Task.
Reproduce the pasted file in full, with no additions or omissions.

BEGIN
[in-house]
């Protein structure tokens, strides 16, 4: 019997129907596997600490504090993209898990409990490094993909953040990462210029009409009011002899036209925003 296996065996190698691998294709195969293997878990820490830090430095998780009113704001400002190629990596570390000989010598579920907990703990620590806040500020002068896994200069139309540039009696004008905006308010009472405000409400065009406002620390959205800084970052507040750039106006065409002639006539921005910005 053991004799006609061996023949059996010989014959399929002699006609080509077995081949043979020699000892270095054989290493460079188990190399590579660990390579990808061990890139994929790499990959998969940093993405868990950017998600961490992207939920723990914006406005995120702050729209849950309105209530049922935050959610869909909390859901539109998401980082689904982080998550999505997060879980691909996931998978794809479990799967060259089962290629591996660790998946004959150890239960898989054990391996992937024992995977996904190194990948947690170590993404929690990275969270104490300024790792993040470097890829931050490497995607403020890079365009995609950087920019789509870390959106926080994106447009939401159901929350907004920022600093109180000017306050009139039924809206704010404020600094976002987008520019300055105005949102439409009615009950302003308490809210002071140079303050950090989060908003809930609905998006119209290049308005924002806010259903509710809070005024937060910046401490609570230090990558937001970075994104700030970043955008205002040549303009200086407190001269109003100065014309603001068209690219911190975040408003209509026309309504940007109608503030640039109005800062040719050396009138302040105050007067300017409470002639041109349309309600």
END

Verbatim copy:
[in-house]
């Protein structure tokens, strides 16, 4: 019997129907596997600490504090993209898990409990490094993909953040990462210029009409009011002899036209925003 296996065996190698691998294709195969293997878990820490830090430095998780009113704001400002190629990596570390000989010598579920907990703990620590806040500020002068896994200069139309540039009696004008905006308010009472405000409400065009406002620390959205800084970052507040750039106006065409002639006539921005910005 053991004799006609061996023949059996010989014959399929002699006609080509077995081949043979020699000892270095054989290493460079188990190399590579660990390579990808061990890139994929790499990959998969940093993405868990950017998600961490992207939920723990914006406005995120702050729209849950309105209530049922935050959610869909909390859901539109998401980082689904982080998550999505997060879980691909996931998978794809479990799967060259089962290629591996660790998946004959150890239960898989054990391996992937024992995977996904190194990948947690170590993404929690990275969270104490300024790792993040470097890829931050490497995607403020890079365009995609950087920019789509870390959106926080994106447009939401159901929350907004920022600093109180000017306050009139039924809206704010404020600094976002987008520019300055105005949102439409009615009950302003308490809210002071140079303050950090989060908003809930609905998006119209290049308005924002806010259903509710809070005024937060910046401490609570230090990558937001970075994104700030970043955008205002040549303009200086407190001269109003100065014309603001068209690219911190975040408003209509026309309504940007109608503030640039109005800062040719050396009138302040105050007067300017409470002639041109349309309600």